Anointing has been viewed as something distinctly Catholic, but it doesn’t have to be. I associate anointing with purification and renewal, so it is particularly significant in periods of life that call for personal “rebirth.” For example, you might be particularly stressed out from your new job and you might desire to rid yourself of the accumulation of toxic energy you have gathered throughout the day. Anointing yourself – particularly with essential oils – and bathing, is the perfect symbolic ritual to renew yourself.
Chamomile, Rose, Sage and Lavender are just some of the many essential oils that, when diluted, provide a number of mind-body health benefits perfect for this type of ritual. I personally like the practical and sacred benefits of Tea Tree Oil and its ability to awaken and restore the physical and emotional body.
Simply dilute some essential oil in a small bowl of warm water. You can choose to dip your fingers in the oil and anoint each energy center of your body (head, throat, chest, stomach, etc.), or you can choose to gently pour the water over your head while you are in the shower, visualizing the tension in your body flowing away.
3. Let the Wind Carry Away the Feather
The wind has always been something of a mysterious force to me: it is unseen, but powerful. In many ways, wind is symbolic of life itself. Feathers, on the other hand, are very earthly, but also fly easily away with the wind.
The wind and feather ritual is symbolic of acceptance and surrender, and is particularly useful for periods of your life where you feel emotionally burdened. The reality is that we can’t always “change” everything to our liking in our lives, and it is our resistance to what we can’t change that causes us pain.
You could use a feather, leaf or even dandelion for this ritual. In a wide expansive place (preferably outdoors), hold the delicate object in your hand, reflecting deeply on your problems. Then, when you are ready to release the feather, leaf or dandelion (and with it your resistance) blow away the item from your hand, or wait for a gust of wind to carry it off. Watch as it floats away, and with it, your angst. Every problem, strife and pain drifts away eventually.
4. Burning Your Worries Away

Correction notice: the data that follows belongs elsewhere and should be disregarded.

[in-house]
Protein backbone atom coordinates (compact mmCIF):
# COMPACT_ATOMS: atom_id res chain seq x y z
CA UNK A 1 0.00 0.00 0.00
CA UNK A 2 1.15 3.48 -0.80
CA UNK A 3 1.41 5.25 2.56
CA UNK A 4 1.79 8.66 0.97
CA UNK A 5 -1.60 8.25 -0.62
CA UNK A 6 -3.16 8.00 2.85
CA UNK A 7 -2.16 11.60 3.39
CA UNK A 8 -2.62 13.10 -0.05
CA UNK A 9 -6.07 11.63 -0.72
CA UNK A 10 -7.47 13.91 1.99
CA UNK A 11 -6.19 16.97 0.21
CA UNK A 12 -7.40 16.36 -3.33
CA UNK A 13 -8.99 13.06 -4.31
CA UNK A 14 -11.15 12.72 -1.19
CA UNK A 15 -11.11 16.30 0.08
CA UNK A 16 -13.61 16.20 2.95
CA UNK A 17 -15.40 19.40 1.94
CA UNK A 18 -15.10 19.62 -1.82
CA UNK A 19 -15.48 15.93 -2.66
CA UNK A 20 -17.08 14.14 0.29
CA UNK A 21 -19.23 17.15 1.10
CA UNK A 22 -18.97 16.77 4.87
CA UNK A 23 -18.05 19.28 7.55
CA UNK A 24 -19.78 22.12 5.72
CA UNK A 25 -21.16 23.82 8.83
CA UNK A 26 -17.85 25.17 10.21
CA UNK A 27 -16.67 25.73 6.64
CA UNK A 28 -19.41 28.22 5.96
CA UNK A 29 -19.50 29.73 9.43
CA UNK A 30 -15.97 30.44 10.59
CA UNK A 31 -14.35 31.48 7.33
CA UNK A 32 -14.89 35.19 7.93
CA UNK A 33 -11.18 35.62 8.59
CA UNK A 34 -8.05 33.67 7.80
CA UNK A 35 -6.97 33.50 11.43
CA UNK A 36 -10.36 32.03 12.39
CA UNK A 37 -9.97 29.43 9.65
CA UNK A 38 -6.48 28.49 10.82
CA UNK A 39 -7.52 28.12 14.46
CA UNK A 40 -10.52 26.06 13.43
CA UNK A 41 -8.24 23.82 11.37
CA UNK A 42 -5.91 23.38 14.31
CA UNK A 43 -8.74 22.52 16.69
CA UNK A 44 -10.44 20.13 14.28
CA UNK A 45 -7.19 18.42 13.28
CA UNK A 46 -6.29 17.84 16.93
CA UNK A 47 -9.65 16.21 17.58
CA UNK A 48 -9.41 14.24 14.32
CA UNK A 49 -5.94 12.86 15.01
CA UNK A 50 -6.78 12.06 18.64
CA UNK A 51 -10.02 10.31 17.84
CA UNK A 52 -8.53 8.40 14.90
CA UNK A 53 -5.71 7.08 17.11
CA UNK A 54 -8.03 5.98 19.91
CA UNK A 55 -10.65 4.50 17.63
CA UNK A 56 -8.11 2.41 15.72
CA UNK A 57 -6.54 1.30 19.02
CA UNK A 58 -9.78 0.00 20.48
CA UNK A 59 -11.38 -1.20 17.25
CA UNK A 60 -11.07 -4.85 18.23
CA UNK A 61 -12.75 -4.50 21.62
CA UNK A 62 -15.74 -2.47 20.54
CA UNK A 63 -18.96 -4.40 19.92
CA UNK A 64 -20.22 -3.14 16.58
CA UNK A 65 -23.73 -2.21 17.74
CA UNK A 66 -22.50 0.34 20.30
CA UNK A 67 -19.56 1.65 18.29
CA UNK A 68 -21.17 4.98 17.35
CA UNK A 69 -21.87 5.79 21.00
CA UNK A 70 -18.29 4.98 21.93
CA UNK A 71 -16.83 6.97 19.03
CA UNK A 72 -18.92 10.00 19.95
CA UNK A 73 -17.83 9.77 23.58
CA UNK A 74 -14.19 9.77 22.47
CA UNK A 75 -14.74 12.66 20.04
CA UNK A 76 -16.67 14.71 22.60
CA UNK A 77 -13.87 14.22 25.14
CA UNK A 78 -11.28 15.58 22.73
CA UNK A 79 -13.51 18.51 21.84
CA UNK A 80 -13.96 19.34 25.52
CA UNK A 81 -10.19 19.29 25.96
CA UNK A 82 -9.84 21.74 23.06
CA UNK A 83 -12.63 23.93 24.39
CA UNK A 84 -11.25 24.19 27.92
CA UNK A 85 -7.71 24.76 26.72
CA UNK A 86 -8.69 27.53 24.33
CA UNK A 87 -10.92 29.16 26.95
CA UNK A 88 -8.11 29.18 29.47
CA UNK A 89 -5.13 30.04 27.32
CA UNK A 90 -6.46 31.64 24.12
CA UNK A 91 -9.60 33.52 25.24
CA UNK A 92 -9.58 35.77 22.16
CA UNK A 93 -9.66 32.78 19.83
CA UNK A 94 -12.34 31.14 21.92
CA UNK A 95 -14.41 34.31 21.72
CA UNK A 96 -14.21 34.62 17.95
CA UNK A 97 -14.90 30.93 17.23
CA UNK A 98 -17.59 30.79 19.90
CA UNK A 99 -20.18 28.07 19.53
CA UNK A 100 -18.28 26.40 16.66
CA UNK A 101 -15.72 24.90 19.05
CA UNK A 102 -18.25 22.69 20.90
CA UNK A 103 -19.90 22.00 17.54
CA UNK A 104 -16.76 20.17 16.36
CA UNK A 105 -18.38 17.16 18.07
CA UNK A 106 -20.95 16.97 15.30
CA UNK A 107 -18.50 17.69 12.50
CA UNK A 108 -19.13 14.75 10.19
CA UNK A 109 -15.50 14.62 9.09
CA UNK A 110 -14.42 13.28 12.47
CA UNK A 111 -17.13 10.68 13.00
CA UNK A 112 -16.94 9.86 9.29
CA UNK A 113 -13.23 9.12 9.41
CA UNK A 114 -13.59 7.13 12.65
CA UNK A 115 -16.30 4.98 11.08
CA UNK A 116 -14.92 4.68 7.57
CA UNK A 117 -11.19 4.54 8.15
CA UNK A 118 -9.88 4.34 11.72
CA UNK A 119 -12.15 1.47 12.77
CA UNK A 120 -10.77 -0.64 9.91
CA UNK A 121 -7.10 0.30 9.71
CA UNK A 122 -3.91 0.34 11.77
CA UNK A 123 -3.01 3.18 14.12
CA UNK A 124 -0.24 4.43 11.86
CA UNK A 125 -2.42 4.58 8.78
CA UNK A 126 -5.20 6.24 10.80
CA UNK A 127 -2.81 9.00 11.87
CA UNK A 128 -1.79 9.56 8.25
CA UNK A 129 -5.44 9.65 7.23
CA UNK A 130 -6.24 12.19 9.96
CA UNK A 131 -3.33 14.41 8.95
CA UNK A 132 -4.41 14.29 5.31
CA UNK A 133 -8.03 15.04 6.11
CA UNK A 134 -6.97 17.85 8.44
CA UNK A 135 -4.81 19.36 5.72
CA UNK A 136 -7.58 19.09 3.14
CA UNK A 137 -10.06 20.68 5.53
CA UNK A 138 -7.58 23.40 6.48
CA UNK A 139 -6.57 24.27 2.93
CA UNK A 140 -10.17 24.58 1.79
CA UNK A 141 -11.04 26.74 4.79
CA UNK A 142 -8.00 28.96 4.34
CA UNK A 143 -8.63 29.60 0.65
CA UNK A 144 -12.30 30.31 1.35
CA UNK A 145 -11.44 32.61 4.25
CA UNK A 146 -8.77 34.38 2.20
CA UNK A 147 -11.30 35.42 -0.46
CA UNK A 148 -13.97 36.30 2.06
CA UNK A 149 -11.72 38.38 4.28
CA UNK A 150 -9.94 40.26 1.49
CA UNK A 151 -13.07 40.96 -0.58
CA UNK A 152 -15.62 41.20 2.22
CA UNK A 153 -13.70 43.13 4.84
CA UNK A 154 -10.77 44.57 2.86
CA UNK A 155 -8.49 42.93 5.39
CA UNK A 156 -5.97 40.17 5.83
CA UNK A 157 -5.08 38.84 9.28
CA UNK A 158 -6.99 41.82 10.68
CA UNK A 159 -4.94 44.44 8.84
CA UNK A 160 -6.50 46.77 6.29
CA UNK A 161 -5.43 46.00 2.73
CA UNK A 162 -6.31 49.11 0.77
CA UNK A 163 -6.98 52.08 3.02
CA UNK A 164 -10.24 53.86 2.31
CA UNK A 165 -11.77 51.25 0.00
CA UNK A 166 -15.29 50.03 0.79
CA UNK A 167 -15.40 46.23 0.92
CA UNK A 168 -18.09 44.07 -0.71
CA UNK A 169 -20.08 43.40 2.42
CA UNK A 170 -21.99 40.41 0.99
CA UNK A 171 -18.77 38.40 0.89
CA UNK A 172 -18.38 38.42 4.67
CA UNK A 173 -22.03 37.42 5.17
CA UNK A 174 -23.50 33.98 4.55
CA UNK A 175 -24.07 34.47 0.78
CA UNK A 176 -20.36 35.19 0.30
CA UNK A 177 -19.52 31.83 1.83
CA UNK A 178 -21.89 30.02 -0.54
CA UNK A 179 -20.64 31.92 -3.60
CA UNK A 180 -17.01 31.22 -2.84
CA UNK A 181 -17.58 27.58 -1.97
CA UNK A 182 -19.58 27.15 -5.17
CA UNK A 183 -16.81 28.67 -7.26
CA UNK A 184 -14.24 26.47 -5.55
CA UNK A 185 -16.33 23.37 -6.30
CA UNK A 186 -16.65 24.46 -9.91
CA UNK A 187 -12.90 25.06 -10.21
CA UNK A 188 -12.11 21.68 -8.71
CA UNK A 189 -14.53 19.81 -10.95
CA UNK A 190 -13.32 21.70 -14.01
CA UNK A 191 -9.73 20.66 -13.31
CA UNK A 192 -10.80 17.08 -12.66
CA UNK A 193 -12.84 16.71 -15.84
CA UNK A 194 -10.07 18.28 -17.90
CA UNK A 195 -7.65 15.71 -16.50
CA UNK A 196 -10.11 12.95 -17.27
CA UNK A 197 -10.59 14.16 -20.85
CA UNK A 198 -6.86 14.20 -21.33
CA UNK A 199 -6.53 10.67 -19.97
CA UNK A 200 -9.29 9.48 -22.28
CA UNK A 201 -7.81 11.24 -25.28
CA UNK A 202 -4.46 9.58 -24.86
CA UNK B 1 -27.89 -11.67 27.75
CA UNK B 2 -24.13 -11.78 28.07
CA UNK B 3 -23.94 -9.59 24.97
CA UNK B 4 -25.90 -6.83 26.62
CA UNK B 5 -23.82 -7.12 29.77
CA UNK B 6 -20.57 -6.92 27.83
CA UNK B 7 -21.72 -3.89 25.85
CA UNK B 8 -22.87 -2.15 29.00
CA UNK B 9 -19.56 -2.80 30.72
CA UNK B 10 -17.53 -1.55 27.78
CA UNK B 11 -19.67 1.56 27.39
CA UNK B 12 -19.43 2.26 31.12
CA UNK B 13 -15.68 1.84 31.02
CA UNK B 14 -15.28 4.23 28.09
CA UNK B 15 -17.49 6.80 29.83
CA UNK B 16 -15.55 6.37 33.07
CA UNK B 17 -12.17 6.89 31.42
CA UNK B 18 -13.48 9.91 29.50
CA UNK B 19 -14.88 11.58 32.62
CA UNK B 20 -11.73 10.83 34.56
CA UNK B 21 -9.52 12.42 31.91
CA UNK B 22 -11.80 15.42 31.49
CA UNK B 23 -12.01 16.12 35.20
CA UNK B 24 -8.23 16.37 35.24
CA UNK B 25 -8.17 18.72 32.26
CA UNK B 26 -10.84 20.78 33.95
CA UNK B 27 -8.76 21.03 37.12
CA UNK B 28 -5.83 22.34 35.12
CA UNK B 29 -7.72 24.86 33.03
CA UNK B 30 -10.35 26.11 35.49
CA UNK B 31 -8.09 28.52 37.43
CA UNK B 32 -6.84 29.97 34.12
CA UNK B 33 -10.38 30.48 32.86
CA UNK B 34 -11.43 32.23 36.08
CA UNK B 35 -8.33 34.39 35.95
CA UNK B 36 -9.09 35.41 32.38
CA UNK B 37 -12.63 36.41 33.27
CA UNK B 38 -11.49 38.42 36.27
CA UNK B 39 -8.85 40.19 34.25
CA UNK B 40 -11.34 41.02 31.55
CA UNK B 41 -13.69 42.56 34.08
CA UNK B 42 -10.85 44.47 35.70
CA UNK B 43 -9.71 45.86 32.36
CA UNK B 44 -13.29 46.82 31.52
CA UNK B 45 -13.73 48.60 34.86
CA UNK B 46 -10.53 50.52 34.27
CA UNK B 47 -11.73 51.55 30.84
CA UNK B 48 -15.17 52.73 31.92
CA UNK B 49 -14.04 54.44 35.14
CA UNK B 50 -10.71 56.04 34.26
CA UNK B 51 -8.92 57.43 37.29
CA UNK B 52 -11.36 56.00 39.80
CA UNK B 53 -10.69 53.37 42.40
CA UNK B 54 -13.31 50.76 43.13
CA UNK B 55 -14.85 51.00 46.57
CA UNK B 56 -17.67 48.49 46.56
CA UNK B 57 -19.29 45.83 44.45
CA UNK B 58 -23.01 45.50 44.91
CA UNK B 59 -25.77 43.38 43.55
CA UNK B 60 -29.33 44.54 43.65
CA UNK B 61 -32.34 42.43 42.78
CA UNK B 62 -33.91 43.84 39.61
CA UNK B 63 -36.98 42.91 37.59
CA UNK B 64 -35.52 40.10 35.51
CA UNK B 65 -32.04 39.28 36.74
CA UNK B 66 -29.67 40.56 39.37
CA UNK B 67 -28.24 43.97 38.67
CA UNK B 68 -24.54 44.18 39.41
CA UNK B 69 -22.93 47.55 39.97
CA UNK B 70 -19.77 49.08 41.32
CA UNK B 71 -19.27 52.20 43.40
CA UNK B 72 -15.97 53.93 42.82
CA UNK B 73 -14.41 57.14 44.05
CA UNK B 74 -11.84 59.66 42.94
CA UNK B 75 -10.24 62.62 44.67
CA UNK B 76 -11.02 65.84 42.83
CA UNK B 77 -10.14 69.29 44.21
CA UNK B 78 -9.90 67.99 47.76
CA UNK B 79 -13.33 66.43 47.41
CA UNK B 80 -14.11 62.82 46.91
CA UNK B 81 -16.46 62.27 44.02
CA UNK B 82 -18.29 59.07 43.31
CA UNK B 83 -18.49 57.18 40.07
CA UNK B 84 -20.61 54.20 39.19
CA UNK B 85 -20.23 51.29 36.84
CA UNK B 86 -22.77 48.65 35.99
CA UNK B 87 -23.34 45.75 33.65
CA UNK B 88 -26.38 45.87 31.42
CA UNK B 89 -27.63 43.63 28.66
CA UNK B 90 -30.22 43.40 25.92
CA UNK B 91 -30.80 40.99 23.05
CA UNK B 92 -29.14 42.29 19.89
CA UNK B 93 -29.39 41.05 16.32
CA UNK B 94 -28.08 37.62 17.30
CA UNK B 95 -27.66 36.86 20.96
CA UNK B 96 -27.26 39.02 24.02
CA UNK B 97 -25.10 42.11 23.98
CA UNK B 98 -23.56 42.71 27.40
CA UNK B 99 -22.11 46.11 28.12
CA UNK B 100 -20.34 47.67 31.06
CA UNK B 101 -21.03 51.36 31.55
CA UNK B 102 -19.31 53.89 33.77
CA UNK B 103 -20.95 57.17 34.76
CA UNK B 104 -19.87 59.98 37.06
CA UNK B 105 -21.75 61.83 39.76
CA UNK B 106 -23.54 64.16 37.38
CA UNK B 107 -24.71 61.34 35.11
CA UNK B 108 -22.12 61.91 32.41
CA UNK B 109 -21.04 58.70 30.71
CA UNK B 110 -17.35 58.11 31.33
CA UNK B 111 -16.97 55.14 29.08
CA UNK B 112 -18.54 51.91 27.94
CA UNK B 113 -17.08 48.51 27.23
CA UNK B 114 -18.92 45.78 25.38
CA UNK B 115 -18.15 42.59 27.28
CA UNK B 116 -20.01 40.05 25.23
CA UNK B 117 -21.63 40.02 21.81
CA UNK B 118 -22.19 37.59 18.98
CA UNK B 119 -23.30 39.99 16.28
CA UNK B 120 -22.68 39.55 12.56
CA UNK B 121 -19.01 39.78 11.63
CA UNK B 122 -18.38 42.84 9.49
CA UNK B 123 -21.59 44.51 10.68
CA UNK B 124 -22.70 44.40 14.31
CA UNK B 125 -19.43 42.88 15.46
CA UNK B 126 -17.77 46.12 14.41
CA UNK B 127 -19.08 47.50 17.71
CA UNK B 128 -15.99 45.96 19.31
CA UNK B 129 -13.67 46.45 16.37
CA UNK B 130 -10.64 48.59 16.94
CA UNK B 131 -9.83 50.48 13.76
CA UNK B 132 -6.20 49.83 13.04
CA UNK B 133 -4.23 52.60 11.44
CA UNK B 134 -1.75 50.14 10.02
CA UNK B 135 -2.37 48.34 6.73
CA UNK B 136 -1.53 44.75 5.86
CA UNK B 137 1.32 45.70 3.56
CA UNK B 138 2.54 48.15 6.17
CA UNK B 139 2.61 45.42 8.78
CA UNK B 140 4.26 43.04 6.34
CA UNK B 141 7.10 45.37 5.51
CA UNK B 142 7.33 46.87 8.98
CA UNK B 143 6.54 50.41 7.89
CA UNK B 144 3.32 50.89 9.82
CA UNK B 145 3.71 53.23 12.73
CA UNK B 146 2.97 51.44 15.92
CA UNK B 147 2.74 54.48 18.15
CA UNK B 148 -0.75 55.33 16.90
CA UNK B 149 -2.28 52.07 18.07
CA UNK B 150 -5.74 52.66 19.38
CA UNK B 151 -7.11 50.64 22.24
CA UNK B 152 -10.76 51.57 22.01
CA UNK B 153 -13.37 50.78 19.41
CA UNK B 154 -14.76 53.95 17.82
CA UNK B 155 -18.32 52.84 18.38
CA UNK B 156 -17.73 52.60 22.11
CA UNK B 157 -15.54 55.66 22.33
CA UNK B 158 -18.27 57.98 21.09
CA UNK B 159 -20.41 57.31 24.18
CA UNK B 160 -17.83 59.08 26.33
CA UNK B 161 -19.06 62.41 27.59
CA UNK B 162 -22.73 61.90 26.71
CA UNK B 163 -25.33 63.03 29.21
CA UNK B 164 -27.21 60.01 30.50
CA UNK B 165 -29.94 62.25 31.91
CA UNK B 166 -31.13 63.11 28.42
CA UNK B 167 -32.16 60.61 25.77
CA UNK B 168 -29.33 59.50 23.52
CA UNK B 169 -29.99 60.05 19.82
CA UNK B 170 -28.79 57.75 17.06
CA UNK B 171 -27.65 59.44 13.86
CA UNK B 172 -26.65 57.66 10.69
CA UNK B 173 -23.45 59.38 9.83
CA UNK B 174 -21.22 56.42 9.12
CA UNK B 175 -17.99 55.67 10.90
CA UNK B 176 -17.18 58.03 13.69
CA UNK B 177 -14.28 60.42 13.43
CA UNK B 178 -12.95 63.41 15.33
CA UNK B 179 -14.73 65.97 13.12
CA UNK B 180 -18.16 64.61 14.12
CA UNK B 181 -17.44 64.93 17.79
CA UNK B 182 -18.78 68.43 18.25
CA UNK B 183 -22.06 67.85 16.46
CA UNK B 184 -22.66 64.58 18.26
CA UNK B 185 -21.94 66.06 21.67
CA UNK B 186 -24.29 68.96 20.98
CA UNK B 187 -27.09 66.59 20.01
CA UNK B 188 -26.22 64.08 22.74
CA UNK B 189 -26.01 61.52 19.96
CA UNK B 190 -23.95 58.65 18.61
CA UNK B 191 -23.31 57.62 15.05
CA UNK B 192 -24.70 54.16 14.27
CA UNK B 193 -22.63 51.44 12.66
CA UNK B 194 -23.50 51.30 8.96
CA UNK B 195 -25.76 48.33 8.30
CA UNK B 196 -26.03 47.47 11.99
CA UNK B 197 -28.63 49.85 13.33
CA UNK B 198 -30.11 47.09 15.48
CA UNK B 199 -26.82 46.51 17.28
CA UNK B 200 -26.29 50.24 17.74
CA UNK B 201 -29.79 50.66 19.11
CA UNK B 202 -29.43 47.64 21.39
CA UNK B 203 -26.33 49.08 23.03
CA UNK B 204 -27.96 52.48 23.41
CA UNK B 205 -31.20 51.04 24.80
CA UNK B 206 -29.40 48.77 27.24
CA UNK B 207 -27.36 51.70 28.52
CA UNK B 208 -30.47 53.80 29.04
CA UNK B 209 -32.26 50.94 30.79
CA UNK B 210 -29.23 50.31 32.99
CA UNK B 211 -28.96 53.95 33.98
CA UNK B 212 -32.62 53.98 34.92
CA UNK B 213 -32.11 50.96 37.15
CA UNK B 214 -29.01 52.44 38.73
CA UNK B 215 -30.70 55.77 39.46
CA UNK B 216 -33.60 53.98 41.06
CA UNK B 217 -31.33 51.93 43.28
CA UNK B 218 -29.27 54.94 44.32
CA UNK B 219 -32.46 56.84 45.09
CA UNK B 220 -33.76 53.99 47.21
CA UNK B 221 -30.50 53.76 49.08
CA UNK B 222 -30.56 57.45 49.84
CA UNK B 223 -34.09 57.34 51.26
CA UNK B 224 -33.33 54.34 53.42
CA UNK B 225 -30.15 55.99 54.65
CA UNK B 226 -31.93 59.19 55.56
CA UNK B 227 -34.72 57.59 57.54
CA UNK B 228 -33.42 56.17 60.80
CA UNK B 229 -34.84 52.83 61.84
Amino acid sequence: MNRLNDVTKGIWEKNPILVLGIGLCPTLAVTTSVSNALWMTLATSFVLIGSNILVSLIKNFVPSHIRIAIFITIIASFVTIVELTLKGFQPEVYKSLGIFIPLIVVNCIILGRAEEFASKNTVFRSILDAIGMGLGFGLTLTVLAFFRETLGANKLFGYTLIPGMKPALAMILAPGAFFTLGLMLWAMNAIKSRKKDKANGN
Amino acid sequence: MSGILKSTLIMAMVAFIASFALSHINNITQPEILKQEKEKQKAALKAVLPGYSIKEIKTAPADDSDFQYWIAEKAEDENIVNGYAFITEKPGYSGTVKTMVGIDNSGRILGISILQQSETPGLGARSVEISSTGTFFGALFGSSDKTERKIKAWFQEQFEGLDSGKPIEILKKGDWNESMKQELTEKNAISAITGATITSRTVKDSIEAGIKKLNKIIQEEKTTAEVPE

Cremating symbolizes finality: there is no going back! This final ritual is a particularly powerful one as it literally reduces whatever thought, feeling, intention, desire or issue you have to dust.
This ritual starts with a simple piece of paper. On a small piece of paper, write down whatever problem you have experienced or are experiencing in the present. For instance, you might write, “Self-hatred,” “My jealousy of _______,” “How I don’t stand up for myself,” and so forth. Keep in mind that some emotions and experiences are actually beneficial and useful to us in unexpected (and often harsh) ways, like grief and longing. This ritual will only work with self-destructive fears, desires and intentions, so be mindful.
After you have written something down on your piece of paper, find a safe place to burn it with matches or a cigarette lighter. You might choose a place outdoors, or a safe room indoors to complete the ritual. After you have found an appropriate place and method of putting out the flames (should they get out of control), sit or stand in silence for a few minutes. Reflect on what you have written on the piece of paper and how it impacts your life. Once you are ready to truly let these feelings go, put the flame to the piece of paper and watch it burn to ashes.
You might also like to say a small prayer or a few words such as “Let it be,” “I am ready to move on,” or “I embrace the end.”
Remember that these rituals can be repeated as little or as much as you like. Not only do they help us to find acceptance, strength and resolve, but they also help to send a very powerful message to the unconscious mind.
Which of these rituals appeal to you? If you have any of your own types of rituals to recommend, please share below in the comments.